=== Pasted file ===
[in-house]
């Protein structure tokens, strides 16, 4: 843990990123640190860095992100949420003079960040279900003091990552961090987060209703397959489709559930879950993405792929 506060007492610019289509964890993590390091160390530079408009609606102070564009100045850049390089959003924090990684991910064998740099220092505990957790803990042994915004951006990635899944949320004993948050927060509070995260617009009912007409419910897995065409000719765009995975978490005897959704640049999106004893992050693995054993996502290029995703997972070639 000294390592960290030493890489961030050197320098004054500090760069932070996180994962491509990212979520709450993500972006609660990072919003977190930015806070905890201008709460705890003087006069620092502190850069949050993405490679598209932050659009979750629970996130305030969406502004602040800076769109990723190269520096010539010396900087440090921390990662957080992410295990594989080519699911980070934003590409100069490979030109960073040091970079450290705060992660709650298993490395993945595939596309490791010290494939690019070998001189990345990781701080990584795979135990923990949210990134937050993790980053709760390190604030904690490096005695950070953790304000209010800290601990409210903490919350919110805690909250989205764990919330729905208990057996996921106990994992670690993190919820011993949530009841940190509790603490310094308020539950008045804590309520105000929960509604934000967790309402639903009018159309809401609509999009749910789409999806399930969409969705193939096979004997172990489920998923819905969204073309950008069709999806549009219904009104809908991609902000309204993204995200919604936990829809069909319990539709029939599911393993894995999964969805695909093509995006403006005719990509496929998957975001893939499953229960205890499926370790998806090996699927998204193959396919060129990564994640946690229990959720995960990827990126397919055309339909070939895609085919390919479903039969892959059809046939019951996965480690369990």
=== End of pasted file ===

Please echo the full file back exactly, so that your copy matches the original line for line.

[in-house]
């Protein structure tokens, strides 16, 4: 843990990123640190860095992100949420003079960040279900003091990552961090987060209703397959489709559930879950993405792929 506060007492610019289509964890993590390091160390530079408009609606102070564009100045850049390089959003924090990684991910064998740099220092505990957790803990042994915004951006990635899944949320004993948050927060509070995260617009009912007409419910897995065409000719765009995975978490005897959704640049999106004893992050693995054993996502290029995703997972070639 000294390592960290030493890489961030050197320098004054500090760069932070996180994962491509990212979520709450993500972006609660990072919003977190930015806070905890201008709460705890003087006069620092502190850069949050993405490679598209932050659009979750629970996130305030969406502004602040800076769109990723190269520096010539010396900087440090921390990662957080992410295990594989080519699911980070934003590409100069490979030109960073040091970079450290705060992660709650298993490395993945595939596309490791010290494939690019070998001189990345990781701080990584795979135990923990949210990134937050993790980053709760390190604030904690490096005695950070953790304000209010800290601990409210903490919350919110805690909250989205764990919330729905208990057996996921106990994992670690993190919820011993949530009841940190509790603490310094308020539950008045804590309520105000929960509604934000967790309402639903009018159309809401609509999009749910789409999806399930969409969705193939096979004997172990489920998923819905969204073309950008069709999806549009219904009104809908991609902000309204993204995200919604936990829809069909319990539709029939599911393993894995999964969805695909093509995006403006005719990509496929998957975001893939499953229960205890499926370790998806090996699927998204193959396919060129990564994640946690229990959720995960990827990126397919055309339909070939895609085919390919479903039969892959059809046939019951996965480690369990």